A case alleging gender discrimination and retaliation against three police dispatchers is moving forward in Fayette Circuit Court.
On Wednesday, Circuit Judge Thomas L. Clark issued an order in which he agreed to dismiss only parts of the women's suit against the city government. He dismissed the individuals who were named as defendants, and said there was not enough evidence to support a claim by the women that emotional distress had been inflicted intentionally.
Attorneys for the defendants — the Urban County Government and current or former city employees — had sought to have the suit thrown out.
But the women's allegations that state whistle-blower and employment discrimination laws were violated by the local government remain as parts of the case.
"The ladies are very happy that the judge ruled in their favor on the whistle-blower and the discrimination claims," said their attorney, Shane C. Sidebottom of Covington. "They're very happy to be moving forward so that a jury can now hear this case.
"I'm going to be moving for a hearing date for a judge to schedule a trial."
Attorneys for the defendants could not be reached.
The case began in mid-2006 in federal court but was moved to Fayette Circuit Court.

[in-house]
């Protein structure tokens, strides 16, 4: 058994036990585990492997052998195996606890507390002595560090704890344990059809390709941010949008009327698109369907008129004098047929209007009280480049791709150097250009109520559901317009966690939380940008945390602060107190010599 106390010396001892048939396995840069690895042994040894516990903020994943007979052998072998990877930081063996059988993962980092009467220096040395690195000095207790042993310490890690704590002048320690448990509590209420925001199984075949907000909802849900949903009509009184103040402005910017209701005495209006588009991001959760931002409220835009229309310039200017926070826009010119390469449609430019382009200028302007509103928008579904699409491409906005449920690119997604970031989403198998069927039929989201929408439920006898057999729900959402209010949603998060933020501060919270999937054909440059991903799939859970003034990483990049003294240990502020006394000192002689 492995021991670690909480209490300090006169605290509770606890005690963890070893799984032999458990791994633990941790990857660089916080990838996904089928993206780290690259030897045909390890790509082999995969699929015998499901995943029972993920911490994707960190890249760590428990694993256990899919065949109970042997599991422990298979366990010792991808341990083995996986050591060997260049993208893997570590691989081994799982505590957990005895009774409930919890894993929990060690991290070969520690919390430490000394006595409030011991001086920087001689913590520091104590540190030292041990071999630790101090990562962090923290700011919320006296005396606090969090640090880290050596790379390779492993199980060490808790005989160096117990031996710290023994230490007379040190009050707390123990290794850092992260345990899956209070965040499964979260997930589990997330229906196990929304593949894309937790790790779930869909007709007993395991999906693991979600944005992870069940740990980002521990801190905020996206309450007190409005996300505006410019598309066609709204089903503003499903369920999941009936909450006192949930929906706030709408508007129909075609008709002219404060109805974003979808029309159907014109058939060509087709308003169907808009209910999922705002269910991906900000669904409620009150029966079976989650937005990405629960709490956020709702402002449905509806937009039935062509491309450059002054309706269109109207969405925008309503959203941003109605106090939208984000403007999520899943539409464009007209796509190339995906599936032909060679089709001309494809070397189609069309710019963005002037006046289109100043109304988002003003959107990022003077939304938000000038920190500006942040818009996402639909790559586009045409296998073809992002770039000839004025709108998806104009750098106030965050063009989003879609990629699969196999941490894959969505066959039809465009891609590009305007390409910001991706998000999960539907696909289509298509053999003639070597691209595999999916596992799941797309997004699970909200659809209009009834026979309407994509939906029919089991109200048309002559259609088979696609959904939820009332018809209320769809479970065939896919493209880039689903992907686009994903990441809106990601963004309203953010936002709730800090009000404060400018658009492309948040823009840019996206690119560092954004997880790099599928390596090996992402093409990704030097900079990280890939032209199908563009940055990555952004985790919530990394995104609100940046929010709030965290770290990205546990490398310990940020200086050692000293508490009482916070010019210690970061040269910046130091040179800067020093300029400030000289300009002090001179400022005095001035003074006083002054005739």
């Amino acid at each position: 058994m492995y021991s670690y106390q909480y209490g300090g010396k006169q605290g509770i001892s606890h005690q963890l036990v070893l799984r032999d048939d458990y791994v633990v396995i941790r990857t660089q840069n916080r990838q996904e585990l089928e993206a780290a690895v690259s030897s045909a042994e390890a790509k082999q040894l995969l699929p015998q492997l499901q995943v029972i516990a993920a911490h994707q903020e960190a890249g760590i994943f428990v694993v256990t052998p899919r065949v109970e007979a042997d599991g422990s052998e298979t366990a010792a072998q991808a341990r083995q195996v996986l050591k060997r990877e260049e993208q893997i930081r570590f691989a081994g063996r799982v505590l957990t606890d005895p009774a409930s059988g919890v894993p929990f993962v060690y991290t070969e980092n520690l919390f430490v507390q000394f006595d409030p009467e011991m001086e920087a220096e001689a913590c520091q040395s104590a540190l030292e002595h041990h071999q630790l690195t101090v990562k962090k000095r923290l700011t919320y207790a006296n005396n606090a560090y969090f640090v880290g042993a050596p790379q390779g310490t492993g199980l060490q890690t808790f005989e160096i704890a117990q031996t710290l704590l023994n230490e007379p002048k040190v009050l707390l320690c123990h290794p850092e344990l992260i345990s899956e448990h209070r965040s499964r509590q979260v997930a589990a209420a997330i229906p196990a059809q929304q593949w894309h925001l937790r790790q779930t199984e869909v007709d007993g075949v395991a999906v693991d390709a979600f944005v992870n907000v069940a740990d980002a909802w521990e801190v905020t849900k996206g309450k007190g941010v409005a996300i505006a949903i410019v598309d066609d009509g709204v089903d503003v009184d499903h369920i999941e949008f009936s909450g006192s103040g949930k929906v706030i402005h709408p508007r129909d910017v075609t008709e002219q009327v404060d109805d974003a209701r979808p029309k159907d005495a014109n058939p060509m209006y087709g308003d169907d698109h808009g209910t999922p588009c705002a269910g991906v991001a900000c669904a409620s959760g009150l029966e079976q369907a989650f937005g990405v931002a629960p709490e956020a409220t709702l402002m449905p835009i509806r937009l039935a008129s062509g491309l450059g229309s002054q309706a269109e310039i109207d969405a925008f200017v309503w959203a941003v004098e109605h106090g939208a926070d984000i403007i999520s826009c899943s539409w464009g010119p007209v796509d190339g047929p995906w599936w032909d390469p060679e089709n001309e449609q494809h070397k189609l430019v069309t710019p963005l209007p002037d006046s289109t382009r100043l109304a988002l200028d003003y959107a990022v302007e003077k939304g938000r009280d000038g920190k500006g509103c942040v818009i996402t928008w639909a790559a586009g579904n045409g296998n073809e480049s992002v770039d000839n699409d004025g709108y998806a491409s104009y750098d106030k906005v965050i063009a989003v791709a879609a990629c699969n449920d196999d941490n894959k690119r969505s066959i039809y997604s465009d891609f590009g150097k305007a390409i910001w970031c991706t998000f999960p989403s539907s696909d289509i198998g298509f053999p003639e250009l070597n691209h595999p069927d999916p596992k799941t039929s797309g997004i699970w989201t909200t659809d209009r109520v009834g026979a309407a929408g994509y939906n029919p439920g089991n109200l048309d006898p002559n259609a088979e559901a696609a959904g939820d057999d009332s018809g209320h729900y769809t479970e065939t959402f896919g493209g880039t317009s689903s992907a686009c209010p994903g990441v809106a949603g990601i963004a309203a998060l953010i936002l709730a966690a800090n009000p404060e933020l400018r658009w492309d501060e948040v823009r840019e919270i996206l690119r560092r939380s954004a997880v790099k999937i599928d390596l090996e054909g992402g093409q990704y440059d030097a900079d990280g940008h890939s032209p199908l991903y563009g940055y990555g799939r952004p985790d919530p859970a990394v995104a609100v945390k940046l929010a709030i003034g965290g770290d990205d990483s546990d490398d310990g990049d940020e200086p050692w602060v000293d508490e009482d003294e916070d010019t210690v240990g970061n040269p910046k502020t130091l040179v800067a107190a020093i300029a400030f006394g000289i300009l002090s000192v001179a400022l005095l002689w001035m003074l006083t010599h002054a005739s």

Plaintiffs Taylor Douglas and Stephanie Maggard were fired from their jobs as dispatchers in April 2005 and April 2006, respectively. Plaintiff Ardonna Angel remains on the job.
"Basically, these women, in particular, were singled out," Sidebottom said. The three got into trouble when they went outside the chain of command and complained to officials such as then-Mayor Teresa Isaac and then-Police Chief Anthany Beatty about violations of policies and how they were treated in the workplace, he said.
One supervisor said the problem was that the dispatchers were all single women with children, the attorney said.
Sidebottom said the women's claims of violations of the state whistle-blower and discrimination laws were the strongest claims in the case.
If the local government is found in violation of the whistle-blower statute, the women could receive punitive damages. Also, violations of the state whistle-blower and employment discrimination laws allow for their attorney fees to be paid, he said.